In this episode of Treasure Mountain Podcast, Bhante Akaliko discusses the work of Little Dust to develop communities of practice in outback Australia. The interview also addresses broader questions of how to practice Buddhism as both individuals and as small groups to support one another in the dhamma.
Read an extract of the edited transcript below.
In Australia, we often talk about the tyranny of distance. Australia is a really big country and there’s a lot of kilometres—hundreds of kilometres—between various regional centres; by which I mean towns and cities. And there’s a very small population. So it’s not common to find a lot going on in these towns in terms of spiritual activities.
I recognised that in these regional places, people are not only disadvantaged in terms of things like access to medical care, jobs, cultural activities and all of those kind of social services but they’re also disadvantaged by distance in their spiritual life. There’s a kind of privilege that spiritual people have in cities but there’s a lack of access in regional areas. So for those people, they don’t have what we take for granted both in urban centres in Australia and also definitely in Buddhist countries. They don’t have things like a temple. They don’t have a cultural focus for their spirituality. They don’t have a place to come and meet. They don’t have a feeling that they belong to a community of religious practitioners. They don’t have access to teachings. They don’t have regular meditation events. They are very much spiritually alone.
As someone who lived most of my life in cities, I recognised just how privileged I was to be able to access the Dhamma in urban areas, where there’s lots of Dhamma centres and lots of different events happening all the time. However, when I visited these rural areas, there really wasn’t anything else happening for a very long time. I saw that there is a thirst for Dhamma but a real lack of services.
So the idea of setting up Little Dust was to really prioritize the needs of our Buddhist communities in regional and rural areas and to let them know that someone cared enough to make them a focus. Little Dust goes into these communities to give meditation, dharma events, dharma talks and also cultural activities, which is a really important part of Buddhism across the world. And this is something that at the moment is really difficult to access in those areas.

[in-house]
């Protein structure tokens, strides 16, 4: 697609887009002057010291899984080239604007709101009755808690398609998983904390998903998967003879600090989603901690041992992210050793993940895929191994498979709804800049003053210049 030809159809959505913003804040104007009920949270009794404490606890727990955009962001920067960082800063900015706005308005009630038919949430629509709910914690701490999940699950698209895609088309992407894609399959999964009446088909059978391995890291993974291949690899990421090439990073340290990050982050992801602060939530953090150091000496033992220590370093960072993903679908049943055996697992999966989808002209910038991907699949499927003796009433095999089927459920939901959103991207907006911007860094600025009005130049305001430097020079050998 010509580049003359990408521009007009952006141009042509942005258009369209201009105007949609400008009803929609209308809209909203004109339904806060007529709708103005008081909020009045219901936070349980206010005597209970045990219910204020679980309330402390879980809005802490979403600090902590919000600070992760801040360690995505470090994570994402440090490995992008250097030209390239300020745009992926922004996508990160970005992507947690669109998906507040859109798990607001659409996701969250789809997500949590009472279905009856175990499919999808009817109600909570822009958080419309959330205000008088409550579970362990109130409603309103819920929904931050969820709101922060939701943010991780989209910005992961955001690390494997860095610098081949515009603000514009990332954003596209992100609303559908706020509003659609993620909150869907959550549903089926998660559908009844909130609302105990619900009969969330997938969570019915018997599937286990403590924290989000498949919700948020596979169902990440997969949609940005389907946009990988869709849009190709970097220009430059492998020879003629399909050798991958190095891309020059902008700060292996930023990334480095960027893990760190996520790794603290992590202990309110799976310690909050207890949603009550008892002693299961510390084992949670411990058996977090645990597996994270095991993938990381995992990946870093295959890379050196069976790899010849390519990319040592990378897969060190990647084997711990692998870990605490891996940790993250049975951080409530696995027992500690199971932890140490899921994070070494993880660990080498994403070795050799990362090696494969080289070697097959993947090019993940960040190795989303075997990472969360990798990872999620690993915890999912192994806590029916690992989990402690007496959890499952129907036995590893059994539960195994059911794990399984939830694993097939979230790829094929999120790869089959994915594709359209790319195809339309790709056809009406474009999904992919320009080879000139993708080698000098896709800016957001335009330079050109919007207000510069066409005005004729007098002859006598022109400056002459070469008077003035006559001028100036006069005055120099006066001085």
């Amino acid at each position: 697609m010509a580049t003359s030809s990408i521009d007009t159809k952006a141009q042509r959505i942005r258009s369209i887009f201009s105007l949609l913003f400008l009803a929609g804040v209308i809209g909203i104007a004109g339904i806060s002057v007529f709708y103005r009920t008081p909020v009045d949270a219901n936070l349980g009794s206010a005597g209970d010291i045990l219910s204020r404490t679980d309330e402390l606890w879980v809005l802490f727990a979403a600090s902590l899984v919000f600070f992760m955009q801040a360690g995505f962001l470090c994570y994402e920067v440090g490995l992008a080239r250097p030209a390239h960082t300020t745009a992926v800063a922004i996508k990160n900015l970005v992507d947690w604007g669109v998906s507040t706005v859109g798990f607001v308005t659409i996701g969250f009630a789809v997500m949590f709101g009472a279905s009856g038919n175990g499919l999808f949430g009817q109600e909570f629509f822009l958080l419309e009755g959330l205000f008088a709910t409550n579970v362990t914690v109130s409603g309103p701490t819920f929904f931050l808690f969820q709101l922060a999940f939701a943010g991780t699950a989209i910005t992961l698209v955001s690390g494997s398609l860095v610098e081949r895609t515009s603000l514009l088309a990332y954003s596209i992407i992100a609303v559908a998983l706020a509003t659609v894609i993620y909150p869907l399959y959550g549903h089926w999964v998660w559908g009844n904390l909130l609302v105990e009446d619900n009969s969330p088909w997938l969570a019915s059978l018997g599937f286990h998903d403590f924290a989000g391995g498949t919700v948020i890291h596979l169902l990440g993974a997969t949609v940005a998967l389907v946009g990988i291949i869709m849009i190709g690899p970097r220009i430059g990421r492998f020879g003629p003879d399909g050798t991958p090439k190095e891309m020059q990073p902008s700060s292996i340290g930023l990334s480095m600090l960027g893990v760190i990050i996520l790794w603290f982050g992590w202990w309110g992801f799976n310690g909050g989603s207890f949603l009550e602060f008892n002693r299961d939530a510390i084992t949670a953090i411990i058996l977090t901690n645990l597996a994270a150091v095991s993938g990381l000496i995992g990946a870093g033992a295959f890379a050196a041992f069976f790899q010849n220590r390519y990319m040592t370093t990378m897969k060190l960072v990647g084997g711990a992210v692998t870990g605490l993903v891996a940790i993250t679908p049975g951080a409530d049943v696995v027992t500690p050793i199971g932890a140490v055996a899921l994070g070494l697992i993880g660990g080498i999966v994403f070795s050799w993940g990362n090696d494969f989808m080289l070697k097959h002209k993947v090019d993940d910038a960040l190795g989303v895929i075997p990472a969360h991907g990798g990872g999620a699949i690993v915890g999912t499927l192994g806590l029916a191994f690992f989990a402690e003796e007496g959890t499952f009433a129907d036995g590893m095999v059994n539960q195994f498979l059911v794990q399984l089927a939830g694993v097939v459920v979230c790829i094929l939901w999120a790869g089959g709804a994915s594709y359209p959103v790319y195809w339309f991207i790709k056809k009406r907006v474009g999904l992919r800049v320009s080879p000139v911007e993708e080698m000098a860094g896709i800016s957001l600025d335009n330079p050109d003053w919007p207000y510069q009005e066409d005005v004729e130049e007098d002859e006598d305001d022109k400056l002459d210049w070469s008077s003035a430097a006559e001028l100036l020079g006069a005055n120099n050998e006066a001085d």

My aim is to start building strong relationships that would be long term rather than just one-off visits which is what has mostly happened before. I feel really happy that I can provide them with meditation and Dhamma teachings, and provide a focus for their cultural practice of things like Dana and offering requisites to the monks. They’ve been really, really supportive and are keen to have repeat visits. Some of them have even asked me to stay and live there.
This is a sign of the interest in the Dhamma in regional areas. And I contrast that with my experience in urban centres—which is good. I have a good time in cities—but there isn’t the same level of… I don’t want to say desperation, perhaps, interest, or gratitude. Yeah, gratitude is probably the right way to look at it. And I think, again, it comes from that lack of urban privilege. In the cities, people know that next week or even tomorrow, they can always go to another talk or a meditation session, and if they miss one, it doesn’t really matter. Where-as folks in regional communities may not experience the Dhamma again from a teacher for a long time and they may not come together as a community again for a long time.
So, when I go out to these regional places, I recognise that there’s this service that I can do that perhaps isn’t really being done by anyone else. And I’m really happy to do that. And yes, the communities are very grateful for that, too.
Listen to the full audio on the Treasure Mountain Podcast page.